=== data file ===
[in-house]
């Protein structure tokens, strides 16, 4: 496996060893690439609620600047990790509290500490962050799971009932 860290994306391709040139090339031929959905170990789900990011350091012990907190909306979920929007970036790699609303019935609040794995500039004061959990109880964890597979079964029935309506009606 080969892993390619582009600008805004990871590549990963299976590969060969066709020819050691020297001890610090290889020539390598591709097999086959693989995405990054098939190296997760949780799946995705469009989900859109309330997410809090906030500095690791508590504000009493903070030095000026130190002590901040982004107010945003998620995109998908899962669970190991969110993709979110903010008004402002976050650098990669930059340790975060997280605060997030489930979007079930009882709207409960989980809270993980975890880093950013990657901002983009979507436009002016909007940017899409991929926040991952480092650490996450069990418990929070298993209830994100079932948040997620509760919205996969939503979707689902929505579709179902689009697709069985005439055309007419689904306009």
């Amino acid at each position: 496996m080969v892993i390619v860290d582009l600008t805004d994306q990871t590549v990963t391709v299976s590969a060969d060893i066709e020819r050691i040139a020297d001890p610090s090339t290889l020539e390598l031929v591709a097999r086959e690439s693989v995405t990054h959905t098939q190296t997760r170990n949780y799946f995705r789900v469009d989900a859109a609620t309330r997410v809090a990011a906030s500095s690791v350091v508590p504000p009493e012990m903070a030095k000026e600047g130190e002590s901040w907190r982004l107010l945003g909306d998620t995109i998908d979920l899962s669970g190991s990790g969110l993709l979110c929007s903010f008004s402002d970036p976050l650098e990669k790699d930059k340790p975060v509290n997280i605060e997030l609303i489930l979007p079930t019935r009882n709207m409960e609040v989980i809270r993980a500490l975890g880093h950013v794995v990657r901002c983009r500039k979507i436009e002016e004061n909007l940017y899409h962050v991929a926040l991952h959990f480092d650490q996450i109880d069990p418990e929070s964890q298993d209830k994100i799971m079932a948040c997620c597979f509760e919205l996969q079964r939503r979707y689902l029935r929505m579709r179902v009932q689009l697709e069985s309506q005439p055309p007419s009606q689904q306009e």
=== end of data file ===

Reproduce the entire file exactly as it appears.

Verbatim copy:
[in-house]
């Protein structure tokens, strides 16, 4: 496996060893690439609620600047990790509290500490962050799971009932 860290994306391709040139090339031929959905170990789900990011350091012990907190909306979920929007970036790699609303019935609040794995500039004061959990109880964890597979079964029935309506009606 080969892993390619582009600008805004990871590549990963299976590969060969066709020819050691020297001890610090290889020539390598591709097999086959693989995405990054098939190296997760949780799946995705469009989900859109309330997410809090906030500095690791508590504000009493903070030095000026130190002590901040982004107010945003998620995109998908899962669970190991969110993709979110903010008004402002976050650098990669930059340790975060997280605060997030489930979007079930009882709207409960989980809270993980975890880093950013990657901002983009979507436009002016909007940017899409991929926040991952480092650490996450069990418990929070298993209830994100079932948040997620509760919205996969939503979707689902929505579709179902689009697709069985005439055309007419689904306009």
């Amino acid at each position: 496996m080969v892993i390619v860290d582009l600008t805004d994306q990871t590549v990963t391709v299976s590969a060969d060893i066709e020819r050691i040139a020297d001890p610090s090339t290889l020539e390598l031929v591709a097999r086959e690439s693989v995405t990054h959905t098939q190296t997760r170990n949780y799946f995705r789900v469009d989900a859109a609620t309330r997410v809090a990011a906030s500095s690791v350091v508590p504000p009493e012990m903070a030095k000026e600047g130190e002590s901040w907190r982004l107010l945003g909306d998620t995109i998908d979920l899962s669970g190991s990790g969110l993709l979110c929007s903010f008004s402002d970036p976050l650098e990669k790699d930059k340790p975060v509290n997280i605060e997030l609303i489930l979007p079930t019935r009882n709207m409960e609040v989980i809270r993980a500490l975890g880093h950013v794995v990657r901002c983009r500039k979507i436009e002016e004061n909007l940017y899409h962050v991929a926040l991952h959990f480092d650490q996450i109880d069990p418990e929070s964890q298993d209830k994100i799971m079932a948040c997620c597979f509760e919205l996969q079964r939503r979707y689902l029935r929505m579709r179902v009932q689009l697709e069985s309506q005439p055309p007419s009606q689904q306009e």